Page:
It’s interesting that Christianity is the only mainstream religion that has a clear concept of a Devil who is an adversary of God and who competes with Him for the souls of human beings. The only other religion that I know of which has a similar concept is Buddhism, which (au contraire) does not have a God, but instead has a devil in the form of Mara, the tempter, who seeks to distract the devout. But even Mara is accepted widely as being only allegorical, the battle with him being an internal battle with temptation. Only in Christianity does the Devil interlope on God’s creation, surreptitiously entering the Garden of Eden, tempting Eve with an apple, and then seeks continuously to cast mankind into hell.
However, in both Judaism and Islam, there is the concept of an “adversary”. In Islam, this adversary is known as Shaitan and he tempts human beings. But Shaitan’s role is not to rule his own little kingdom in Hell in competition with God, but rather to serve as an instrument of God in ensuring that human beings are able to separate good from evil, doing good even if they are tempted otherwise. God does not war with Lucifer (as he does in Christianity) and cast the fallen angel to Hell from where he rules; in Islam, God creates Shaitan as well as everything else in the world, and evil is as much a part of God’s world as goodness is.
In Judaism, the concept is even more nebulous. In the book of Job, for example (my favorite book in the Bible), there is God, and there is an ‘adversary’ who needles God into torturing Job to prove Job’s faith. This “adversary”, though certainly not ‘good’ per se, is still not cast as God’s enemy; rather, he is cast in the light of some kind of annoying neighbor who drops into God’s parlour for a cup of tea and a bottle of provocation. Some people (myself included) also believe that the God and the Adversary in the Prologue of Job are very different from the GOD who appears in the whirlwind and speaks to Job at the end of the book. After all, how could the little god of the Prologue justify himself to Job? — when Job, at the pit of this morale, raises his hands to heaven and asks God, “Why, God? I have always been pious and faithful; why this suffering?”, the little god of the Prologue cannot very well reply, “Well, Job, you see, I made this little bet with the Devil, and…”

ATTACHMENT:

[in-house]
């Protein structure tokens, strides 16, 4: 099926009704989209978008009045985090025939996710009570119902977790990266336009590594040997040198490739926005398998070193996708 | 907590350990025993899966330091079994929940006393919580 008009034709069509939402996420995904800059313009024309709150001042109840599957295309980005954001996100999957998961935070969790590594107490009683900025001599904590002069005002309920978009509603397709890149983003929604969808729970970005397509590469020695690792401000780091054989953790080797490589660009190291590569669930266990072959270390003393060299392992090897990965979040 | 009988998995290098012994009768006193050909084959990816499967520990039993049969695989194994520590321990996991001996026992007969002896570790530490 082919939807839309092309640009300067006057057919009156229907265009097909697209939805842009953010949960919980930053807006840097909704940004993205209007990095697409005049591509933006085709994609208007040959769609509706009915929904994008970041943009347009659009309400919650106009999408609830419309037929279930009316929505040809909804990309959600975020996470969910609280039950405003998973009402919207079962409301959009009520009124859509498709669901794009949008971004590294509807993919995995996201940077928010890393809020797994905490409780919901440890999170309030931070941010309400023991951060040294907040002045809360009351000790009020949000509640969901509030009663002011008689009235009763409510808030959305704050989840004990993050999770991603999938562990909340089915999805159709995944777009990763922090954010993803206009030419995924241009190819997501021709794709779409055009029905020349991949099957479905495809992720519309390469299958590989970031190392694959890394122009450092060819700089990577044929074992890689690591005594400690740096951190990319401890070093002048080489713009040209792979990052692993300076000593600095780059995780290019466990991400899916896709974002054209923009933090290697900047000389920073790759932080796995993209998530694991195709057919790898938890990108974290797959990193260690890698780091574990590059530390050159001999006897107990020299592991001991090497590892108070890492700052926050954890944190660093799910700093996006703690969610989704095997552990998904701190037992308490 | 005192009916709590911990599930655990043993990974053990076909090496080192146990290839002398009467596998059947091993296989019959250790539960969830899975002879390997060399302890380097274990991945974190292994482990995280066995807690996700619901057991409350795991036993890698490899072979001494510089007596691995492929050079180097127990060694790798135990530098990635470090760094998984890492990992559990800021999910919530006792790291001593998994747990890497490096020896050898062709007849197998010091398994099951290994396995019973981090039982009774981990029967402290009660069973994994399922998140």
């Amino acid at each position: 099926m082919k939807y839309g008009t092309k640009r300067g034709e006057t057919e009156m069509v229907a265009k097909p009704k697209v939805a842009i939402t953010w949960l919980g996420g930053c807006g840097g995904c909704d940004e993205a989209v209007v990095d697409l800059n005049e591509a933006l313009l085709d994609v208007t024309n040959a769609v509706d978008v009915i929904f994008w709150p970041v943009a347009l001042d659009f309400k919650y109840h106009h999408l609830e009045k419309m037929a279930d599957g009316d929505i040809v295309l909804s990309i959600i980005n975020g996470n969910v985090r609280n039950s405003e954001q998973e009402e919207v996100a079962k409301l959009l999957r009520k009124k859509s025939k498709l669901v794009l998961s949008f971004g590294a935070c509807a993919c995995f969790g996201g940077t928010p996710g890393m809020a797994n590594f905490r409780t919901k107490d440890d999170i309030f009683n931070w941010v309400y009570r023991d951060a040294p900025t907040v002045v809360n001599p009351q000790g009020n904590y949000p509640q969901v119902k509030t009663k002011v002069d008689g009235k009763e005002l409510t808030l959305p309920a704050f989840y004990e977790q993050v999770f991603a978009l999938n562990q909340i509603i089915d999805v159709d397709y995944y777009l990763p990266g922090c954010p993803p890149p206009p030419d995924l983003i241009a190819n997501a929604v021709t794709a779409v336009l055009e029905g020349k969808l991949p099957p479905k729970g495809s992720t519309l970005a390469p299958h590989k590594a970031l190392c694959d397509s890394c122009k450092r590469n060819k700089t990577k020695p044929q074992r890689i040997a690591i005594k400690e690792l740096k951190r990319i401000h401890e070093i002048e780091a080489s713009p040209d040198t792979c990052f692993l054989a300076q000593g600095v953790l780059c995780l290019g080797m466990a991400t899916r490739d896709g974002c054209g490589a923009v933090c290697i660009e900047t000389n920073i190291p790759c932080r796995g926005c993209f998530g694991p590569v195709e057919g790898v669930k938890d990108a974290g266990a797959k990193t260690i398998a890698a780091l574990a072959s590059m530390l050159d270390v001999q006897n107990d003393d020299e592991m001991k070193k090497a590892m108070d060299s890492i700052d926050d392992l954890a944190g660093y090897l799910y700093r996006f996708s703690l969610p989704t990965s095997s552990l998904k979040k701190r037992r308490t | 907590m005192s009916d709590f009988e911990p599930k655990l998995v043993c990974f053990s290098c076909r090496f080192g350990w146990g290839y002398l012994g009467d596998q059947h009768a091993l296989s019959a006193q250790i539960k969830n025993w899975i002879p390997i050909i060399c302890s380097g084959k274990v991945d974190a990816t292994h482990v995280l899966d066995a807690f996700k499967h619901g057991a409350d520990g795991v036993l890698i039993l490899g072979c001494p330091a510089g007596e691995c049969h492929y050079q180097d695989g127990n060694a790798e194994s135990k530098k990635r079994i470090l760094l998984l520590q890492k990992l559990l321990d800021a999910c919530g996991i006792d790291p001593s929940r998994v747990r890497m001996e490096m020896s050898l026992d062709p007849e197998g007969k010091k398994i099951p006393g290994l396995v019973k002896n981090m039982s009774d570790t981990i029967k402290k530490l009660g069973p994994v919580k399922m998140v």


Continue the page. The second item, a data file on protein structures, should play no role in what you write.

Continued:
Hinduism, of course, has no Devil. It has a very complex God, and no devil at all. It does have the concept of the Devas and the Asuras, but these demi-gods and demi-demons populate a plane that is only one step up from that of us humans; neither of them lay claim to anything more permanent or more creative. They are the equivalents of the djinns of Islam, with no serious effect on Hindu theology.
Interestingly, I always thought Zoroastrianism had a Devil; I remember reading (this was in Carl Sagan’s Contact, if I am not mistaken) that in a piquant inversion, the word Ahura (from Ahura Mazda, the supreme Godhead of the Parsis) is the root of the word asura (demon in Hindu mythology), while the word devi and Devil are both derived from the name of the embodiment of evil in Zoroastrianism. Wikipedia tells me that the devil does have a name, Angra Mainyu, and that Ahura Mazda himself is a rather peculiar sort of God, because while he is omniscient, he is not omnipotent. So while the Parsis hope that good will eventually triumph over evil, they are not guaranteed that this will happen. So Ahura Mazda is not exactly God, and Angra Mainyu is not exactly the Devil.
So that brings us back to the original interesting discovery of the day: that while all religions have a God, Christianity is the only one that has a Devil.